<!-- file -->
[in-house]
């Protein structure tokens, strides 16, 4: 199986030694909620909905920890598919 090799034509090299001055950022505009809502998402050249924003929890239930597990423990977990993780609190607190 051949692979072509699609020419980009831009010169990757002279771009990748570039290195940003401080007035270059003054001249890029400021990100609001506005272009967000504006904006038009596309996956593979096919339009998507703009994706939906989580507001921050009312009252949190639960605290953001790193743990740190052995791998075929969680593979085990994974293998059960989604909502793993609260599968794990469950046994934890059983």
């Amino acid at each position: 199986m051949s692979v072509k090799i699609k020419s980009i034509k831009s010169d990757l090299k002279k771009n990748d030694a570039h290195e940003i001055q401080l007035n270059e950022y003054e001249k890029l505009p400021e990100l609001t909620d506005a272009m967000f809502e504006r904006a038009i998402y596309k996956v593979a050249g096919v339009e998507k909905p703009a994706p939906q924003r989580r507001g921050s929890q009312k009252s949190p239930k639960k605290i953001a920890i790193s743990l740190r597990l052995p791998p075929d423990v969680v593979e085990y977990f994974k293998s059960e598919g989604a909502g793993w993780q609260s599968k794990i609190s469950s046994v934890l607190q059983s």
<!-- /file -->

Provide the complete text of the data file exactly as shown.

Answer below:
[in-house]
């Protein structure tokens, strides 16, 4: 199986030694909620909905920890598919 090799034509090299001055950022505009809502998402050249924003929890239930597990423990977990993780609190607190 051949692979072509699609020419980009831009010169990757002279771009990748570039290195940003401080007035270059003054001249890029400021990100609001506005272009967000504006904006038009596309996956593979096919339009998507703009994706939906989580507001921050009312009252949190639960605290953001790193743990740190052995791998075929969680593979085990994974293998059960989604909502793993609260599968794990469950046994934890059983």
């Amino acid at each position: 199986m051949s692979v072509k090799i699609k020419s980009i034509k831009s010169d990757l090299k002279k771009n990748d030694a570039h290195e940003i001055q401080l007035n270059e950022y003054e001249k890029l505009p400021e990100l609001t909620d506005a272009m967000f809502e504006r904006a038009i998402y596309k996956v593979a050249g096919v339009e998507k909905p703009a994706p939906q924003r989580r507001g921050s929890q009312k009252s949190p239930k639960k605290i953001a920890i790193s743990l740190r597990l052995p791998p075929d423990v969680v593979e085990y977990f994974k293998s059960e598919g989604a909502g793993w993780q609260s599968k794990i609190s469950s046994v934890l607190q059983s």